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adjacent-layer interaction
"The general topic of how on one computer, two adjacent layers in a networking architectural model work together, with the lower layer providing services to the higher layer"
decapsulation
"On a computer that recieves data over a network, the process in which the device interprets the lower layer headers and, when finished with each header, removes the header, revealing the next higer layer PDU"
encapsulation
The placement of data from a higher-layer protocaol behind the header (and sometimes between trailer) of the next lower layer protocol.
frame
"a term refering to a data-link header and trailer, plus the data encapsulated between the header and trailer"
networking model
"A generic term referring to any set of protocols and standards collected into a comprehensive grouping that, when followed by the devices in a network, allows all the devices to communicate. Examples include TCP/IP and OSI"
packet
"A logical grouping of informatino that includes the network layer header and encapsulated data, but no headers or trailers below thenetwork layer."
Protocol data unit (pdu)
"an OSI term to refer generically to a grouping of information by a particular layer of the OSI model. More specifically, an LxPDU would imply the data and headers as defined by Layer x."
same layer interaction
"The communication between two networking devices for the purposes of the functions defined at a particular layer of a networking model, with that communication happening by using a header defined by that layer of the model. The two devices set values in the header, send the header and encapsulated data, with the reciving devices interpreting the header to decide what action to take."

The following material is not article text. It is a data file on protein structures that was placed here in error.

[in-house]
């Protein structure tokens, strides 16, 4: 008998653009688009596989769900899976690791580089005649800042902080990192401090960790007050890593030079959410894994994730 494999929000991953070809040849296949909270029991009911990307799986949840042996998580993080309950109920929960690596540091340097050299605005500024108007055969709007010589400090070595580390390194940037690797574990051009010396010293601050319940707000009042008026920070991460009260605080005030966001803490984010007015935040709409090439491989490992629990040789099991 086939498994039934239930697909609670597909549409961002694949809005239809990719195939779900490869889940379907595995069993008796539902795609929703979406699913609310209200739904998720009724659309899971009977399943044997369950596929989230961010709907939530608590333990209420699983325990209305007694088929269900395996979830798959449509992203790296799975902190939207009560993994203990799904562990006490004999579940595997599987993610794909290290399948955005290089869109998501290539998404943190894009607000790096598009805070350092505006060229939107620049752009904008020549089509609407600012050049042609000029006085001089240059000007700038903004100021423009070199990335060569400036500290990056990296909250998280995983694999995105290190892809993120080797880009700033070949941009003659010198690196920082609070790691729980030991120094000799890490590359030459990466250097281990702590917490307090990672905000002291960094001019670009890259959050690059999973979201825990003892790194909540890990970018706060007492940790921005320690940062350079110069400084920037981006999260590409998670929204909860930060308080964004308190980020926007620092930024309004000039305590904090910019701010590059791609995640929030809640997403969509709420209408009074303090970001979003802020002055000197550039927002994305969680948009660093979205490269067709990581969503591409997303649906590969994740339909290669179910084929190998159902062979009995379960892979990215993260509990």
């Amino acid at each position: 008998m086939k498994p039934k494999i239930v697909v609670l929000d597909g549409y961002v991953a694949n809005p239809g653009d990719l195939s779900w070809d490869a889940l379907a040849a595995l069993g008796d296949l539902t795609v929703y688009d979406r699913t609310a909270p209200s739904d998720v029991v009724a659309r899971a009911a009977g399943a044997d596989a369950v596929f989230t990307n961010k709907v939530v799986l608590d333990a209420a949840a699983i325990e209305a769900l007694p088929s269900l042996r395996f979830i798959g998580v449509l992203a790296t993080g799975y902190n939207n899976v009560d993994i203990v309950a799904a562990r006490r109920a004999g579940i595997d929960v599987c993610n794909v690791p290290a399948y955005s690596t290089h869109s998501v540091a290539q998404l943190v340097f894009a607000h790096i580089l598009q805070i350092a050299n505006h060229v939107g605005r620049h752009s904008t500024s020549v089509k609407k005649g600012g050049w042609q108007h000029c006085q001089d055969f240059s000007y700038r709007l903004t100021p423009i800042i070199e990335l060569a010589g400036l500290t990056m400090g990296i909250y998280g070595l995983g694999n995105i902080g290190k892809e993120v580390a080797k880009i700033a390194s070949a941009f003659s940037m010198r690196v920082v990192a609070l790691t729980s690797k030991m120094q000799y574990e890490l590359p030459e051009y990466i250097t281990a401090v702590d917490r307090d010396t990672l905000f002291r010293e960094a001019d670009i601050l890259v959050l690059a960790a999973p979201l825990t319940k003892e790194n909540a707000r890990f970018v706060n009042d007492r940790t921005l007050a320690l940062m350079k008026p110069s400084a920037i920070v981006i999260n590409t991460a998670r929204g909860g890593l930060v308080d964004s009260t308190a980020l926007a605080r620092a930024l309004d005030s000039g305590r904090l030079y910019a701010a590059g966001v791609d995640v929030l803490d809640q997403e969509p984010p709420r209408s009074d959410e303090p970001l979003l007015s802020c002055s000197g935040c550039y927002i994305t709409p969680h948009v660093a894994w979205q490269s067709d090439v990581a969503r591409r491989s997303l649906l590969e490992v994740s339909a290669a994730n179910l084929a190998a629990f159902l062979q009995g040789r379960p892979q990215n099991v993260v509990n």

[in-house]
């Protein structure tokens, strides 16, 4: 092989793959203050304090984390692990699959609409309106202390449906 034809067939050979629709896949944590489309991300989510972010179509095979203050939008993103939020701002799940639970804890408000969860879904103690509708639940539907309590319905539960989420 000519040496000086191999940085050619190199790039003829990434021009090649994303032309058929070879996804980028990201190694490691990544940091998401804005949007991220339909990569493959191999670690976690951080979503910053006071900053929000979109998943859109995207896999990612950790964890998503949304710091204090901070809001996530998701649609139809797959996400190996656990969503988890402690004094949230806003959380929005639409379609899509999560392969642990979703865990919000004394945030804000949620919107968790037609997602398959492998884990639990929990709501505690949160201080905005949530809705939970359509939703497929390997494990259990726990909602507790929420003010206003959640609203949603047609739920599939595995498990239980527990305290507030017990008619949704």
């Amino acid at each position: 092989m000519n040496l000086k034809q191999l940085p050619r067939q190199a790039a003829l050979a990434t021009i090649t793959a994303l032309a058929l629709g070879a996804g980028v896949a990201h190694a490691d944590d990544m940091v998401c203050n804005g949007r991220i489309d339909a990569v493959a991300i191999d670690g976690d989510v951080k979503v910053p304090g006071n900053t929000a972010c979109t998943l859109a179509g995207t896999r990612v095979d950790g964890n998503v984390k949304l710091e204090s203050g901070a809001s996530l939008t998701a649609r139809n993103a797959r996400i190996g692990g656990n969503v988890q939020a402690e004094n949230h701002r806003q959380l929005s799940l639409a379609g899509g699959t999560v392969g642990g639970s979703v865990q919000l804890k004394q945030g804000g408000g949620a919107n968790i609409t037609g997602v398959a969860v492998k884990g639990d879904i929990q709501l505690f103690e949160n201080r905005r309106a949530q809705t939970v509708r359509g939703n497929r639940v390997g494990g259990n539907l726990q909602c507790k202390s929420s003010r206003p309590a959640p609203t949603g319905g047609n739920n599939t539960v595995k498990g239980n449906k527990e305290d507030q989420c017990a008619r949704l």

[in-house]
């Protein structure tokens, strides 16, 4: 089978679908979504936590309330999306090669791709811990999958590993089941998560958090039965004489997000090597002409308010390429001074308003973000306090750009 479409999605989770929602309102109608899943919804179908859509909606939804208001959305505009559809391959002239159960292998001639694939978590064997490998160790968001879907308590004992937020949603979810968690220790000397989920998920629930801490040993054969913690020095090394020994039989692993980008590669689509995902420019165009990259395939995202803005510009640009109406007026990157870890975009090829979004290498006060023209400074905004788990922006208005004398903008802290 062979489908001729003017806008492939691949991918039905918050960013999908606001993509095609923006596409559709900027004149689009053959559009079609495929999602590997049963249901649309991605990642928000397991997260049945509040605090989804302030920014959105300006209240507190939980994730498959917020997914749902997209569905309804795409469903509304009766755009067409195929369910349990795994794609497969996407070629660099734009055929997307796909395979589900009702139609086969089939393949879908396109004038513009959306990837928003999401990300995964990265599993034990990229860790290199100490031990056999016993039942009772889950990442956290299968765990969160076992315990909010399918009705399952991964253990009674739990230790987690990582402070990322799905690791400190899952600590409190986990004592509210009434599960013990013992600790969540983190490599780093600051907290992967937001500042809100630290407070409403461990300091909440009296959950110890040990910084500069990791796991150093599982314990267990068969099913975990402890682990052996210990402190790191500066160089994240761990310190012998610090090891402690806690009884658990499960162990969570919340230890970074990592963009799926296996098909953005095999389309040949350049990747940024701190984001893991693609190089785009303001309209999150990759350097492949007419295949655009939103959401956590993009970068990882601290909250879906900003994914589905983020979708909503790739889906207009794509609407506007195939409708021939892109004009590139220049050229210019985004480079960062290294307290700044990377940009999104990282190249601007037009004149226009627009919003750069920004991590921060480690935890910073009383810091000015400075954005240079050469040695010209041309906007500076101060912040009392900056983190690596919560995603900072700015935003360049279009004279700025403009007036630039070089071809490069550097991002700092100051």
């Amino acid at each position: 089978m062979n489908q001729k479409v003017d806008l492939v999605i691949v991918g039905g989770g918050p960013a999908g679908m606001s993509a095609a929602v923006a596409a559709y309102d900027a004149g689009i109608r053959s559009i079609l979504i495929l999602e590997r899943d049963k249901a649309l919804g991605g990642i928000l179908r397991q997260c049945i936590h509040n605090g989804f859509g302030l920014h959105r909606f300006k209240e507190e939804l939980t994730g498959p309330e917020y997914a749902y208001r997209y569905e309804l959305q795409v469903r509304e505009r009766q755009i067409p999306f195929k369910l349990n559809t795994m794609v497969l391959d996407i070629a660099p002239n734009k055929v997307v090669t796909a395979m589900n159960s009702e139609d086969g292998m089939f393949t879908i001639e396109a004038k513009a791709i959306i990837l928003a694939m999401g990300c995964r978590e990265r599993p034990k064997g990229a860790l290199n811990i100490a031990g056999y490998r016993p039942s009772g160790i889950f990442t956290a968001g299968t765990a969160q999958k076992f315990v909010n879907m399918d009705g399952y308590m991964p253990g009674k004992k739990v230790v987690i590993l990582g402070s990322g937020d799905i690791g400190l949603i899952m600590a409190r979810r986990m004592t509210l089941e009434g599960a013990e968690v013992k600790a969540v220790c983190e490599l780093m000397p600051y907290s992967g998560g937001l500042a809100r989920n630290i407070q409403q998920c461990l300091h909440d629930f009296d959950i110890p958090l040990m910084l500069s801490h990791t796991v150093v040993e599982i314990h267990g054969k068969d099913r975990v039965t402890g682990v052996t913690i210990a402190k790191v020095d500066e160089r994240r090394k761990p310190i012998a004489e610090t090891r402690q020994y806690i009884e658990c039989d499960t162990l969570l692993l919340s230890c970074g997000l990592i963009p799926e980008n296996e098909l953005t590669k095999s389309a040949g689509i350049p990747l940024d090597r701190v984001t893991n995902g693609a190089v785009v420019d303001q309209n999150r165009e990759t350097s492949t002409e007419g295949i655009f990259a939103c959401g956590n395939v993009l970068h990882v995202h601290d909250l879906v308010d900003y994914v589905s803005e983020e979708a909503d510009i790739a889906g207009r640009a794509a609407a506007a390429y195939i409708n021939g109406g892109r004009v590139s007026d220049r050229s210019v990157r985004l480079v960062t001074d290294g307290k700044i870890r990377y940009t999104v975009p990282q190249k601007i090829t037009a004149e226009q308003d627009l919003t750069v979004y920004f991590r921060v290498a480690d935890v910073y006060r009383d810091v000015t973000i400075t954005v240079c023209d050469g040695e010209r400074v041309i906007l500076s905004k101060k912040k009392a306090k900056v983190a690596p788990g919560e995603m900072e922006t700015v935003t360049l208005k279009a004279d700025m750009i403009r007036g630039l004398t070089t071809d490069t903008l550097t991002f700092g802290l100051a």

segment
"In TCP, a term used to describe a TCP header and its encapsulated data (also called an L4PDU). Also in TCP, the process of accepting a large chunk of data from the application layer and breaking it into smaller pieces that fit into TCP segments. In Ethernet, a segment is either a single Ethernet cable or a single collision domain."
OSI Layers
"(1 - 7 ) Physical, Data-link, Network, transport, session, presentation, application"
Function of OSI Layer 1
"(Physical Layer) Defines the electrical, optical, cabling, connectors, and procedural details required for transmitting bits, represented as some form of energy passing over a physical medium."
Function of OSI Layer 2
(Data-Link Layer) Formats data into frames appropriate for transmission onto some physical medium. Defines rules for when the medium can be used. Defines means by which to recognize transmission errors.
Function of OSI Layer 3
"(Network Layer) Logical addressing, routing, and path determiniation."
Function of OSI Layer 4
"(Transport Layer) Provides a variety of services between two host computers, including connection establishment and termination, flow control, error recovery, and segmentation of large data blocks into smaller parts for transmission."
Function of OSI Layer 5
(Session Layer) Establishes and maintains end-to-end bidirectional flows between endpoints. Includes managing transaction flows.
Function of OSI Layer 6
(Presentation Layer) Defines the format and organization of data. Includes encryption
Function of OSI Layer 7
(Application Layer) Interfaces between network and application software. Also includes authentication services.
OSI - TCP/IP Comparison.
"TCP/IP Application Layer maps to OSI Layers 5,6,7. TCP/IP Transport Layer maps to OSI Layer 4. TCP/IP Internet Layer maps to OSI Layer 3. TCP/IP Network Access Layer Maps to OSI Layers 1,2"
Benefits of using a layerd networking model
"Less Complex ( breaks concepts into smaller parts.) Standard Interfaces, easier to learn, easier to develop, multivendor interoperability (by making products that user same standard), modular engineering (vendors can write programs that implements different layers. don't have to remake the wheel)"
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